Mulberry Leaves - cover

reviews

Colloquy, Issue 5, 2001

Mulberry Leaves: New & Selected Poems 1970-2001

Reviewed by Andrew Johnson

Over the past three decades Adamson's poems have returned and re-turned, almost obsessively, a handful of figures. Mulberry Leaves, a selection from his previous 13 books with an additional 31 new poems, shows that it is possible, nevertheless, to produce a work of intensity and resonance from scarce resources.

The poem 'Meaning' reminds us of some of those figures. It records the familiar experience for the poet of fishing, one assumes, on the Hawkesbury River. The strong sights and smells of his imagery are most often drawn from this landscape and its natural life: the mangroves, mudflats, birds, trees and of course, the river's inhabitants, mullet, mulloway, crabs, prawn, and oyster. In this episode, we find the poet drifting, physically and mentally, on a 'black summer night.' First registering sensual detail, 'no moon, the thick air/ drenched with honeysuckle and swamp gum,' he starts to look for larger sense in ink, 'a live squid/ squirts across the seats,' the 'night sky,' and his 'four-inch mesh' - some of the tools, in a sense, of his trade (270). The 'moon rolls out from the side of a mountain' and he decides 'to earn the rent':

On Friday nights I fork out comfort,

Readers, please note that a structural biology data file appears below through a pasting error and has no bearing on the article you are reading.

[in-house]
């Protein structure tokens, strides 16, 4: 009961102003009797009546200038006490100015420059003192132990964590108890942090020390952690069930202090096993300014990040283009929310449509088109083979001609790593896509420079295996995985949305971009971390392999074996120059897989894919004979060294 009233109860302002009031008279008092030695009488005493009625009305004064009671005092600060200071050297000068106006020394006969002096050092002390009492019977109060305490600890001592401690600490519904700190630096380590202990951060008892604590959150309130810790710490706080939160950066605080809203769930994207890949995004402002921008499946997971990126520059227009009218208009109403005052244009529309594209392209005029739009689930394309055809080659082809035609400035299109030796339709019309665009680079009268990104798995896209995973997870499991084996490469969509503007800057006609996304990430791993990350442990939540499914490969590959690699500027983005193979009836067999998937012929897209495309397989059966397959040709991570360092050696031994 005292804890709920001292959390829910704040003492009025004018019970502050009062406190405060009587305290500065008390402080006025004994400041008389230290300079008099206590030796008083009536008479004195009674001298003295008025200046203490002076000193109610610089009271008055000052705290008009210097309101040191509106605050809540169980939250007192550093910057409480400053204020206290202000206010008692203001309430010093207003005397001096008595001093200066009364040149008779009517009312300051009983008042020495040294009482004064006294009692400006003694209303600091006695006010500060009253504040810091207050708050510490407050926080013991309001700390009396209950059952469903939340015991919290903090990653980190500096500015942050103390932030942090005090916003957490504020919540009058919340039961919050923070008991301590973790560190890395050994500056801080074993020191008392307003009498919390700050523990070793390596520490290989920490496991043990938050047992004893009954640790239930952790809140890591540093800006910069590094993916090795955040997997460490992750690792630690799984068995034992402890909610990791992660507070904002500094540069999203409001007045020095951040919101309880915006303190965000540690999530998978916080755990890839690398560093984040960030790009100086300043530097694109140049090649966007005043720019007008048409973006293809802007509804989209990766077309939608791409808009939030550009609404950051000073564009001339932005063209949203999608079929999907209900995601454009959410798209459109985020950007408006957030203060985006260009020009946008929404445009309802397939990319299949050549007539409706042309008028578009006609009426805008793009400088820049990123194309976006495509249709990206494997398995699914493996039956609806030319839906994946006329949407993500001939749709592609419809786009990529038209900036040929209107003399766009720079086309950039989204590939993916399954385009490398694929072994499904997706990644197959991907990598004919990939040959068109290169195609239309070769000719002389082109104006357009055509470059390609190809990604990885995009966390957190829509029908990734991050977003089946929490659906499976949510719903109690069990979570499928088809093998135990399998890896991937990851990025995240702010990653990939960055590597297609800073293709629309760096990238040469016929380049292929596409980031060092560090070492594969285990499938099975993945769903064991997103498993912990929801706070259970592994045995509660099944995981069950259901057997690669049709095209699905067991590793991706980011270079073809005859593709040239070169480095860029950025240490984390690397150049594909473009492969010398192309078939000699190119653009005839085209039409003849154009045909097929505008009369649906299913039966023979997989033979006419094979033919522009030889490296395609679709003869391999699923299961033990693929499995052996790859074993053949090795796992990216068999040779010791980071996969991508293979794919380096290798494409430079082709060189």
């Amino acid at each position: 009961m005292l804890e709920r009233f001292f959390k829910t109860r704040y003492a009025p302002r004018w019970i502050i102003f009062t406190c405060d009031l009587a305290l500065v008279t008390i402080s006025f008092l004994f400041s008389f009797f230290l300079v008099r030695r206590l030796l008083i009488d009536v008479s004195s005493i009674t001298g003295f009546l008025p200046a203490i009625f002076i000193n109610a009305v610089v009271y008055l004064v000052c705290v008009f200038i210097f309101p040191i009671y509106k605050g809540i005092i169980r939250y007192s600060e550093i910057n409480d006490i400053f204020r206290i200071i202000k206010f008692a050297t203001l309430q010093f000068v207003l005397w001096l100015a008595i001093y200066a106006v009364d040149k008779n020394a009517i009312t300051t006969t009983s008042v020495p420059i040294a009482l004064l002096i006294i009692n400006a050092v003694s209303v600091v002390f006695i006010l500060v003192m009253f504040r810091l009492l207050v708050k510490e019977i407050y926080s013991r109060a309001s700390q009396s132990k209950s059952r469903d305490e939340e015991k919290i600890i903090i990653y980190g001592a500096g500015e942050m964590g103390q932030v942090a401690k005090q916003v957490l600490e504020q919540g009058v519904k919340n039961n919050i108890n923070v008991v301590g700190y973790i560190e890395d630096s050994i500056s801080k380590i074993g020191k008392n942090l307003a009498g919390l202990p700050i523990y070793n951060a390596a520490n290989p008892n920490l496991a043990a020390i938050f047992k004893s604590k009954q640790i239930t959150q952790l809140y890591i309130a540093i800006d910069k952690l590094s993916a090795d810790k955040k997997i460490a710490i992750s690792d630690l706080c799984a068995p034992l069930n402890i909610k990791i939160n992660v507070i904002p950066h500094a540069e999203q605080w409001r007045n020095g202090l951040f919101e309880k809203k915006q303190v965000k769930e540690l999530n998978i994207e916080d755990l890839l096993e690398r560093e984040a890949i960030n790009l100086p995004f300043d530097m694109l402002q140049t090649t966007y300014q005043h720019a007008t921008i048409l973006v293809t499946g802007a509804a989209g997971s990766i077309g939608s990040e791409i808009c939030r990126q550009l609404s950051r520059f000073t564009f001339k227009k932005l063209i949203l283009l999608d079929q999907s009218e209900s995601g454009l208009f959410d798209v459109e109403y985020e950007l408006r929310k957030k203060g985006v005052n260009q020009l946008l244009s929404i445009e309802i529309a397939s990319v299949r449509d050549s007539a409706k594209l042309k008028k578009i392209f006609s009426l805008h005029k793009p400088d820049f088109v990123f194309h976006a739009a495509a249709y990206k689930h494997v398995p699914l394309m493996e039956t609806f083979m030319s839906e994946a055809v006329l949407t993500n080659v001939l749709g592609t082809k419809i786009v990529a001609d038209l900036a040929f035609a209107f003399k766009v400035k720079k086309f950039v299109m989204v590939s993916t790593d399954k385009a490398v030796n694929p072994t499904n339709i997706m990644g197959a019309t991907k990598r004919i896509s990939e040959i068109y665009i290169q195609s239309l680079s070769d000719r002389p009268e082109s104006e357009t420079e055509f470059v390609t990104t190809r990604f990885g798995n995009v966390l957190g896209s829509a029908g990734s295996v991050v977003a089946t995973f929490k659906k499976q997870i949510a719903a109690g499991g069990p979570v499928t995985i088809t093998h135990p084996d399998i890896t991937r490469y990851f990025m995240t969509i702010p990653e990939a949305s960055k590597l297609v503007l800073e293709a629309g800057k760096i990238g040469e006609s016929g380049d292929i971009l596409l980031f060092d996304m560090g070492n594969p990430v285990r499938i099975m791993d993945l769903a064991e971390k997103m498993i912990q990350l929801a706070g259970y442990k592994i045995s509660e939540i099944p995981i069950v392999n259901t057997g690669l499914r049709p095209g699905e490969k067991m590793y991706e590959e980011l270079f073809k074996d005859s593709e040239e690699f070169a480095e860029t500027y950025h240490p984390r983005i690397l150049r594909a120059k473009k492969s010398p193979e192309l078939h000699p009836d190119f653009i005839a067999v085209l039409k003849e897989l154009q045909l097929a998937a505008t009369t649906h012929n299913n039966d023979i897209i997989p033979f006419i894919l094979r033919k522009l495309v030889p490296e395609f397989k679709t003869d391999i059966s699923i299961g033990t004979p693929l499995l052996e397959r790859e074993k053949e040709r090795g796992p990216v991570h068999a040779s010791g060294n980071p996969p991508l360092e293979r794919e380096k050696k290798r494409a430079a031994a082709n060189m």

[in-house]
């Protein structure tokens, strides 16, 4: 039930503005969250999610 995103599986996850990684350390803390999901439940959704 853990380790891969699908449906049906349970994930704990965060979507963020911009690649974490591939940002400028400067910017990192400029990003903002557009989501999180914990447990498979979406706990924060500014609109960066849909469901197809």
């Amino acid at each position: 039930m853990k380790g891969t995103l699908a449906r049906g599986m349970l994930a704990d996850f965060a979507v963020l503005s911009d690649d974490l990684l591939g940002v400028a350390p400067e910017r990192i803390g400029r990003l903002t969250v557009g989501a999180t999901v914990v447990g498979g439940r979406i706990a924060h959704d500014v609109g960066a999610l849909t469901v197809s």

but tonight I work with holes, with absence.

I feed out a half mile of mesh pulling the oars;
This comes once a life, a song without words
A human spider spinning a death web (270-271; 18-22)

Fishing is no hobby for Adamson: his father and grandfather both made their living trawling the river, as he has done himself at times. From his earliest poems to the latest, this work has offered the poet images through which to examine and remember both his life and his other work, the poems. The lines, thus, are part of a self-portrait, but also give an account of his poetics. The image, then, tempts us with a straightforward analogy: the poet's work, like the fisherman's, is to catch the 'meaning' or truth of things, and the poem (language, figure, song) is the net he sets to do so. It may also tempt one to think that the 'meaning' of Adamson's poems is directly connected to his life experience, thus, that each may be understood simply by reference to the other. Neither, I suggest, gives an entirely adequate account of what is at stake in his poems.